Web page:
TAMPA, Fla. (WFLA) – A retired Green Beret charged in connection with the Jan. 6 insurrection said he was asked to infiltrate the Oath Keepers organization about a month before the siege.

The violent riot of the U.S. Capitol that stalled the certification of the presidential election ended with five deaths connected to the incident, roughly 150 injured and more than 635 arrested, including 69 Floridians so far. Florida has the highest number of residents arrested in the ongoing investigation.

Prosecutors say 47-year-old Jeremy Michael Brown of Tampa, said he was behind the door of his home when two FBI agents came in early December looking for him.

Brown said on Dec. 9, he met with agents in a Centro Ybor courtyard in Ybor City.

“Within 38 seconds of walking up to them, they made mention of me working with them,” Brown said. “To see how interested I might be in working as a confidential informant against groups I may be involved with. I believe they already knew something was going to happen [on January 6.]”

The FBI declined a request to comment on Brown’s claims.

Brown said he was one of about 20 members of the Florida chapter of the Oath Keepers asked to provide security for speakers at the “Stop the Steal” rally that preceded the violence.

“We weren’t even anywhere close to the capitol when we found out the capitol got breached,” Brown said. “So, the idea the Oath Keepers organized some sort of conspiracy? We were there for security and some of them made the mistake of getting caught up in the moment.”

Federal prosecutors have alleged otherwise in several cases involving members of the Oath Keepers and Proud Boys. More than 30 defendants in the insurrection case are affiliated with the groups.

Brown is charged with knowingly entering restricted grounds and engaging in disorderly or disruptive conduct. He also faces a felony firearms charge after agents allege two illegal guns and two live, hand grenades were confiscated from Brown’s home.

Brown criticized the show of force when agents executed a search warrant.

“50 agents for five hours and they miraculously found things that they could charge me with felonies,” Brown said. “They said I was a flight risk? They found me at home. I’m not a flight risk.”

U.S. District Judge Sean Flynn ordered Brown to be detained, citing what he said was a “threat to law enforcement” in a note written by Brown.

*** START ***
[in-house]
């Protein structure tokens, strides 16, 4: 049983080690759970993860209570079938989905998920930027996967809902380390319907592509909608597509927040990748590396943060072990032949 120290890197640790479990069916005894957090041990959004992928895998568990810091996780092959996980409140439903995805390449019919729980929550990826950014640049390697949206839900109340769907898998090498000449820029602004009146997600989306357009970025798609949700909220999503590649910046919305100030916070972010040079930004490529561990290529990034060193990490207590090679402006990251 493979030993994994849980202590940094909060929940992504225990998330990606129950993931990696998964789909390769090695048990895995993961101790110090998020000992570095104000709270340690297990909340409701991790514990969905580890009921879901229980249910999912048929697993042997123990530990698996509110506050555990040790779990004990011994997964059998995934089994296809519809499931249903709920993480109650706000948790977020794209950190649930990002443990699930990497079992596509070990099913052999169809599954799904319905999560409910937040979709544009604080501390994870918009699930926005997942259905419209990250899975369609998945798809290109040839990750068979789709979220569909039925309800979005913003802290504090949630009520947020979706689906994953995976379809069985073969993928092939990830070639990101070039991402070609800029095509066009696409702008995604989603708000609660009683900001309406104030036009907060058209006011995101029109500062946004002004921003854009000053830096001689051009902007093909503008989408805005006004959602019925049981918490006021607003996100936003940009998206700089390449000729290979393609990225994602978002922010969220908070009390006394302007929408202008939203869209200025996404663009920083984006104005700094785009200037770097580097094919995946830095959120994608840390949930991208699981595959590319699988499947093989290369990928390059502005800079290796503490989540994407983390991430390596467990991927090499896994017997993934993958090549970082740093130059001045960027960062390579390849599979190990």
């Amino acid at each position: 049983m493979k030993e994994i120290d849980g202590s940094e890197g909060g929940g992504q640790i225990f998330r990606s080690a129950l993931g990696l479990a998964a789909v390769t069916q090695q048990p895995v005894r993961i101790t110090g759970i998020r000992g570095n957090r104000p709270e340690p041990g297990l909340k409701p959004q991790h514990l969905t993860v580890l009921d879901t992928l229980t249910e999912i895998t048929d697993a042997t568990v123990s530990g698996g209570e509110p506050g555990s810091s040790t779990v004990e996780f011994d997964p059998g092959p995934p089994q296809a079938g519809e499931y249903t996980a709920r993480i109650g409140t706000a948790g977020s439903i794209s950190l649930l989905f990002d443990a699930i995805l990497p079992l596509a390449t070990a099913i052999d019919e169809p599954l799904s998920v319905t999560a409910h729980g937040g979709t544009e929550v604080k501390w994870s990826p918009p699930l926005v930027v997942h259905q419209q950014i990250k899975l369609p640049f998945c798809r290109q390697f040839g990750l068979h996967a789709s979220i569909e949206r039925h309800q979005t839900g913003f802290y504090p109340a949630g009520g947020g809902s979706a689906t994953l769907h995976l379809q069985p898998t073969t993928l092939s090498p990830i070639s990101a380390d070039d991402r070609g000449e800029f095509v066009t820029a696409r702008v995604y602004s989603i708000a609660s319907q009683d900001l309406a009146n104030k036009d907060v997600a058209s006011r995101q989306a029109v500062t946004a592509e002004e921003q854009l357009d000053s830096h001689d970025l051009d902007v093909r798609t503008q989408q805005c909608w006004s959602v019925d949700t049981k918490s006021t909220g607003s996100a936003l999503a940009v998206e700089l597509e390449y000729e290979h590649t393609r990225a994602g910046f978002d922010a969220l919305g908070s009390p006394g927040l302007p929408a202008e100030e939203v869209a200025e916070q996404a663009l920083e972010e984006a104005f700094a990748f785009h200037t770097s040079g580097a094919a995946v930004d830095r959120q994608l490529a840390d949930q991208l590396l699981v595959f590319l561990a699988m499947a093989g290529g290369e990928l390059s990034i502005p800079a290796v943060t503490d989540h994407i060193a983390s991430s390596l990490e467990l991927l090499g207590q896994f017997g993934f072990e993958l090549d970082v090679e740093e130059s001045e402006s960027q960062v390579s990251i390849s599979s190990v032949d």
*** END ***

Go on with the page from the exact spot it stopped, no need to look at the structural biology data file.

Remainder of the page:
At the bottom of the page, officers were told “to bring a bigger tactical package” if they returned.

Brown said he wrote the note as a sarcastic, verbal jab with no intent of actually assaulting law enforcement.

Brown, a two-time Bronze Star recipient who served in Iran and Afghanistan and was featured on an Army Special Forces recruiting poster when he was 28, said he will fight the charges.

“I’m not taking any plea deals,” Brown said. “My purpose is to bring attention to the fact that the FBI tried to infiltrate a law-abiding group of American citizens.”

Brown commended the corrections officers in the Pinellas County jail as treating him fairly, and said the military sent him on far worse assignments.

But he was critical of his and other arrests for the insurrection.

“You arrest the guilty parties. You charge them. You don’t just round up hundreds of people on trespassing charges,” Brown said. “There are political factors at play here and those that refuse to recognize them are never going to grasp the entire big picture and that’s why I’m taking my case to trial.”

There are no hearings currently scheduled in Brown’s case. In other insurrection cases involving Tampa Bay area residents, defendants have been held temporarily in local jails before being transferred to federal facilities closer to the Washington D.C. U.S. Attorney’s Office, which is prosecuting the cases.